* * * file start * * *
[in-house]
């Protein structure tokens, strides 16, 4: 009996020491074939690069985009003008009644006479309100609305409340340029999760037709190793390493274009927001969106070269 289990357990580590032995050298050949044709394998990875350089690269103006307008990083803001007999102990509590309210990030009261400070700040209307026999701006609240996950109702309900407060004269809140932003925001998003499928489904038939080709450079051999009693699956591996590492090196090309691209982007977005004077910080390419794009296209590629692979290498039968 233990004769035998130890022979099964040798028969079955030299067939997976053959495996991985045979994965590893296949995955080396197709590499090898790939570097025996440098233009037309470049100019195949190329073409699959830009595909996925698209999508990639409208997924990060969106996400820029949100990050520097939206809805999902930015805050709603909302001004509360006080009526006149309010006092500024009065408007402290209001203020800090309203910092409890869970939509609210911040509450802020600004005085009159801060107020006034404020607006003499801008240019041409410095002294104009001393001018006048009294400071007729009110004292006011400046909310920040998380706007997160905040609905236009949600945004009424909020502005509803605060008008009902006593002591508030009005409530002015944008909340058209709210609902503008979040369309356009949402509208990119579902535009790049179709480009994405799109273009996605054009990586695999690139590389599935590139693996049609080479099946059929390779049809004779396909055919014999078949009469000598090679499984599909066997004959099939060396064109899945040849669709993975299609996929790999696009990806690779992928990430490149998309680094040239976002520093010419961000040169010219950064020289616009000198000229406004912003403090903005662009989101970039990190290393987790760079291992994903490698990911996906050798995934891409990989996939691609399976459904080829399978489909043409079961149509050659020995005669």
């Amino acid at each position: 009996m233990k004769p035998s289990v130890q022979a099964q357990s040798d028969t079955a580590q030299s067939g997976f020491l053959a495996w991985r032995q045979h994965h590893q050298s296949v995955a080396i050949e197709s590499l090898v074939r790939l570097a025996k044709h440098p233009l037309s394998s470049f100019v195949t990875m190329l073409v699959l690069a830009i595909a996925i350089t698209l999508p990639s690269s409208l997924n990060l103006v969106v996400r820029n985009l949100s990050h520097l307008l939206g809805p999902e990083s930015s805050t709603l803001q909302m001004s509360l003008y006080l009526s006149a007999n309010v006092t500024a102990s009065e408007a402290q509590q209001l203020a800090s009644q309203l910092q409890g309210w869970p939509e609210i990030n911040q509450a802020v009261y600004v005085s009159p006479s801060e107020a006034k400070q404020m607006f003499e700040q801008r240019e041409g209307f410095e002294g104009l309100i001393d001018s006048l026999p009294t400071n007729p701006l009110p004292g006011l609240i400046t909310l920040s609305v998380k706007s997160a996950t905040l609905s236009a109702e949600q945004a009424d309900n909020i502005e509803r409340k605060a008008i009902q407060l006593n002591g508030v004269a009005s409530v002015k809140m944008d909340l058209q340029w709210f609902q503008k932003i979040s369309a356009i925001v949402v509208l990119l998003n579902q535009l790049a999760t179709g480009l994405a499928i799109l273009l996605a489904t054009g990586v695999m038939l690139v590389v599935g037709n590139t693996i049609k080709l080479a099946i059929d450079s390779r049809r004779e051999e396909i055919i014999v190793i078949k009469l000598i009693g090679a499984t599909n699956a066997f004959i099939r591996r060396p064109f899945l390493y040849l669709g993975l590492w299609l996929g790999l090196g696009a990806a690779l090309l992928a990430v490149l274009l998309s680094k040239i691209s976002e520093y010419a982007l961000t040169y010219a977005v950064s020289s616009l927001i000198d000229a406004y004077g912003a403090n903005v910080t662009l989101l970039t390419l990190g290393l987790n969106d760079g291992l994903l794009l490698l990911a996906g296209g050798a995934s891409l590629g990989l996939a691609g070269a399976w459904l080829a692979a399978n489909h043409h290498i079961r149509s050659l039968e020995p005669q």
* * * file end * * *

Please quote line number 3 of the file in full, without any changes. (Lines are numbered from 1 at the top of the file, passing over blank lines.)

């Amino acid at each position: 009996m233990k004769p035998s289990v130890q022979a099964q357990s040798d028969t079955a580590q030299s067939g997976f020491l053959a495996w991985r032995q045979h994965h590893q050298s296949v995955a080396i050949e197709s590499l090898v074939r790939l570097a025996k044709h440098p233009l037309s394998s470049f100019v195949t990875m190329l073409v699959l690069a830009i595909a996925i350089t698209l999508p990639s690269s409208l997924n990060l103006v969106v996400r820029n985009l949100s990050h520097l307008l939206g809805p999902e990083s930015s805050t709603l803001q909302m001004s509360l003008y006080l009526s006149a007999n309010v006092t500024a102990s009065e408007a402290q509590q209001l203020a800090s009644q309203l910092q409890g309210w869970p939509e609210i990030n911040q509450a802020v009261y600004v005085s009159p006479s801060e107020a006034k400070q404020m607006f003499e700040q801008r240019e041409g209307f410095e002294g104009l309100i001393d001018s006048l026999p009294t400071n007729p701006l009110p004292g006011l609240i400046t909310l920040s609305v998380k706007s997160a996950t905040l609905s236009a109702e949600q945004a009424d309900n909020i502005e509803r409340k605060a008008i009902q407060l006593n002591g508030v004269a009005s409530v002015k809140m944008d909340l058209q340029w709210f609902q503008k932003i979040s369309a356009i925001v949402v509208l990119l998003n579902q535009l790049a999760t179709g480009l994405a499928i799109l273009l996605a489904t054009g990586v695999m038939l690139v590389v599935g037709n590139t693996i049609k080709l080479a099946i059929d450079s390779r049809r004779e051999e396909i055919i014999v190793i078949k009469l000598i009693g090679a499984t599909n699956a066997f004959i099939r591996r060396p064109f899945l390493y040849l669709g993975l590492w299609l996929g790999l090196g696009a990806a690779l090309l992928a990430v490149l274009l998309s680094k040239i691209s976002e520093y010419a982007l961000t040169y010219a977005v950064s020289s616009l927001i000198d000229a406004y004077g912003a403090n903005v910080t662009l989101l970039t390419l990190g290393l987790n969106d760079g291992l994903l794009l490698l990911a996906g296209g050798a995934s891409l590629g990989l996939a691609g070269a399976w459904l080829a692979a399978n489909h043409h290498i079961r149509s050659l039968e020995p005669q």